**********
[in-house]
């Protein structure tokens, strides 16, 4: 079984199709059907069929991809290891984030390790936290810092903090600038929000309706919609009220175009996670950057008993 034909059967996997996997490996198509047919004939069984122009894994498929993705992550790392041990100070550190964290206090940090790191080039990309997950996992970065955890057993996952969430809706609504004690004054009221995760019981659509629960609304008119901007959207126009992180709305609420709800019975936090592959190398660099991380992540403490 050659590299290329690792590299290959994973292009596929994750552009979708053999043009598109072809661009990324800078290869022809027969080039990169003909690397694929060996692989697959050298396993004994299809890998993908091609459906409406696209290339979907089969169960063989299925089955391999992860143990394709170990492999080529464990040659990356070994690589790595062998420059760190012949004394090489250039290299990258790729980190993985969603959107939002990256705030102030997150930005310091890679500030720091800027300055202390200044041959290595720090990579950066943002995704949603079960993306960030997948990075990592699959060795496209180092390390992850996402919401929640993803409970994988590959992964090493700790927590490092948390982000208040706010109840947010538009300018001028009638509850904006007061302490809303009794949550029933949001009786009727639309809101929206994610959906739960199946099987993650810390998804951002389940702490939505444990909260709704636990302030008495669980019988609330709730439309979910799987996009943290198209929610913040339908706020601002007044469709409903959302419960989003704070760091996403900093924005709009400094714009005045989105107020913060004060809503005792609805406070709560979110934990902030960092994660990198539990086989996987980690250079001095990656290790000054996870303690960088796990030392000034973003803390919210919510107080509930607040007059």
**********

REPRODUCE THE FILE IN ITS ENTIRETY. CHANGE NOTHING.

[in-house]
């Protein structure tokens, strides 16, 4: 079984199709059907069929991809290891984030390790936290810092903090600038929000309706919609009220175009996670950057008993 034909059967996997996997490996198509047919004939069984122009894994498929993705992550790392041990100070550190964290206090940090790191080039990309997950996992970065955890057993996952969430809706609504004690004054009221995760019981659509629960609304008119901007959207126009992180709305609420709800019975936090592959190398660099991380992540403490 050659590299290329690792590299290959994973292009596929994750552009979708053999043009598109072809661009990324800078290869022809027969080039990169003909690397694929060996692989697959050298396993004994299809890998993908091609459906409406696209290339979907089969169960063989299925089955391999992860143990394709170990492999080529464990040659990356070994690589790595062998420059760190012949004394090489250039290299990258790729980190993985969603959107939002990256705030102030997150930005310091890679500030720091800027300055202390200044041959290595720090990579950066943002995704949603079960993306960030997948990075990592699959060795496209180092390390992850996402919401929640993803409970994988590959992964090493700790927590490092948390982000208040706010109840947010538009300018001028009638509850904006007061302490809303009794949550029933949001009786009727639309809101929206994610959906739960199946099987993650810390998804951002389940702490939505444990909260709704636990302030008495669980019988609330709730439309979910799987996009943290198209929610913040339908706020601002007044469709409903959302419960989003704070760091996403900093924005709009400094714009005045989105107020913060004060809503005792609805406070709560979110934990902030960092994660990198539990086989996987980690250079001095990656290790000054996870303690960088796990030392000034973003803390919210919510107080509930607040007059």